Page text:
By: Jason Landry
I’ve been fascinated with blues and jazz instrumentals for many years. It’s usually the sound of the guitar that captures my initial attention. The Texas-based indie music trio Khruangbin, who criss-cross cultural boundaries with their often Middle Eastern inspired music is not blues or jazz, but something entirely different. Some might say it’s an audible psychedelic trip, but it’s that constant pulse between the drums, bass, and guitar that ebbs and flows in unison that makes you feel good. The constant use of reverb on their tracks, especially in the guitar is haunting.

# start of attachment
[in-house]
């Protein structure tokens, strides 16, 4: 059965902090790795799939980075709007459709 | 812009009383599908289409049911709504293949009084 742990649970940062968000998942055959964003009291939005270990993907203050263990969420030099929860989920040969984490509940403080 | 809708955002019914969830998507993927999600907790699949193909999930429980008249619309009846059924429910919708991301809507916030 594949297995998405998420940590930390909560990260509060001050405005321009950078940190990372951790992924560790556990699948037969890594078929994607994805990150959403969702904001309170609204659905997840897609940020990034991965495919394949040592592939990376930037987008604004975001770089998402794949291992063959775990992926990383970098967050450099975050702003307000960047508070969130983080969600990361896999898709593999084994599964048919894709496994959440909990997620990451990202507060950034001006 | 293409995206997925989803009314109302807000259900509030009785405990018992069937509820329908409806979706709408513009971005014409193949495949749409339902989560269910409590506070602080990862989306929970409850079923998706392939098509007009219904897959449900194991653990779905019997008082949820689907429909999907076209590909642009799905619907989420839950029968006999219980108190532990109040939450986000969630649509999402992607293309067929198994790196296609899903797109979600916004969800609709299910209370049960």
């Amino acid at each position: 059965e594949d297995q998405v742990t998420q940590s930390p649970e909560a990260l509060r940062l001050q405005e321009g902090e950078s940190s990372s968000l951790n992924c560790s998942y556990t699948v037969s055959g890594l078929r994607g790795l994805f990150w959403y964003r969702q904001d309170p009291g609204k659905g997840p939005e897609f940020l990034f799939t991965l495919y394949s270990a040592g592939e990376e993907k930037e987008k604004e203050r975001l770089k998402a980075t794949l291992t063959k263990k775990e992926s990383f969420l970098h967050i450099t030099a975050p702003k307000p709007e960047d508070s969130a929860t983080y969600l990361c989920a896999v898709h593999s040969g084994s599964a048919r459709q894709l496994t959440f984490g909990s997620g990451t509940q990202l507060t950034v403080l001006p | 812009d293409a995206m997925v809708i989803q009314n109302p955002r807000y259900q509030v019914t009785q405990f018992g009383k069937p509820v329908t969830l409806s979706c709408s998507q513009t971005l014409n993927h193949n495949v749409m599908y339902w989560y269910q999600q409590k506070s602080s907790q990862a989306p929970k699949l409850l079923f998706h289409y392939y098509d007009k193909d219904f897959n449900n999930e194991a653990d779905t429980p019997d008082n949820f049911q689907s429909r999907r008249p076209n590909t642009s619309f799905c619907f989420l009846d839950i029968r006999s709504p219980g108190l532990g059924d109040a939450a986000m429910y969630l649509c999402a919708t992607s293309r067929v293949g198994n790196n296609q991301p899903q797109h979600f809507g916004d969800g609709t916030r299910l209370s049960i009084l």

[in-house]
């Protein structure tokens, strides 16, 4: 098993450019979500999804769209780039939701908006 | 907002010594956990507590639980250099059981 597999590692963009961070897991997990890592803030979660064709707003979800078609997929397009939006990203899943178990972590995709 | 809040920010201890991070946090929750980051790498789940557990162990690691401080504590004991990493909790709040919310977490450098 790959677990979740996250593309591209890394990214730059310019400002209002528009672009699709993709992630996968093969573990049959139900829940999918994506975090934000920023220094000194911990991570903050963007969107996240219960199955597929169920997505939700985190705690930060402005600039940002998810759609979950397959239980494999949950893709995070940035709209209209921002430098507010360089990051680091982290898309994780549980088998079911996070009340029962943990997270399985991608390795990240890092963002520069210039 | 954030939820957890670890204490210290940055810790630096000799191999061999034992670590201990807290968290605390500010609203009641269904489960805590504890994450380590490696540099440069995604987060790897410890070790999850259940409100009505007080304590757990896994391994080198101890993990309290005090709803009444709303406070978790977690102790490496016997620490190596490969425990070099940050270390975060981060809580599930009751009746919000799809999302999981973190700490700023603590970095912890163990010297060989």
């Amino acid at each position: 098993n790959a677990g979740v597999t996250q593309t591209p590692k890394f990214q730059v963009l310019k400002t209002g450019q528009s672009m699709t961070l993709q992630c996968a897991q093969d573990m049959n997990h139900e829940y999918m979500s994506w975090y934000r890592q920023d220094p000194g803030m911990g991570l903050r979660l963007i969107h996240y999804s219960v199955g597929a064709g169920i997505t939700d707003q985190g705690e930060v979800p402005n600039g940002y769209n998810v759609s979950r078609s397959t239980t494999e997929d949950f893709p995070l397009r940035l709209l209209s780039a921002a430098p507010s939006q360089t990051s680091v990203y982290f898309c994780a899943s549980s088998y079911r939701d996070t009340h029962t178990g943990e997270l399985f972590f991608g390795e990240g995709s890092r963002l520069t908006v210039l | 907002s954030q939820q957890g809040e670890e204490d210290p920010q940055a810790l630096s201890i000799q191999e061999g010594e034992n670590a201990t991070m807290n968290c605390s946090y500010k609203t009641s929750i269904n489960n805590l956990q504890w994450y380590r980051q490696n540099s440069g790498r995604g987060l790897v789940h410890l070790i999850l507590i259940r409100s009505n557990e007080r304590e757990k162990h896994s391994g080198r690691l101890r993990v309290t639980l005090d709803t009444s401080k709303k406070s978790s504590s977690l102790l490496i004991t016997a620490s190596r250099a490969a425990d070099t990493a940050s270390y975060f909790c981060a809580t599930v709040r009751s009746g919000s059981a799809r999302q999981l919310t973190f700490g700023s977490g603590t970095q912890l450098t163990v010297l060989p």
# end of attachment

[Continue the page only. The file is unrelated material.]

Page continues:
Their most recent album “Ali”, is a collaboration with Vieux Farka Touré, who has been dubbed “the Hendrix of the Sahara”. The album pays homage to his father Ali Farka Touré who spent years bringing his brand of music from his homeland of Mali to the world. I’m generally hesitant when a band who primarily is known for instrumentals decides to now create tracks with vocals. But with this album, the vocals are subtle and act more like another instrument. Khruangbin’s guitarist Mark Speer and Vieux both play guitar on this album—panned right to left. Laura Lee’s melodic bass lines and DJ Johnson Jr.’s steady break beats are felt throughout and move like a surfer catching a wave in slow motion. This is felt most on the track Diarabi.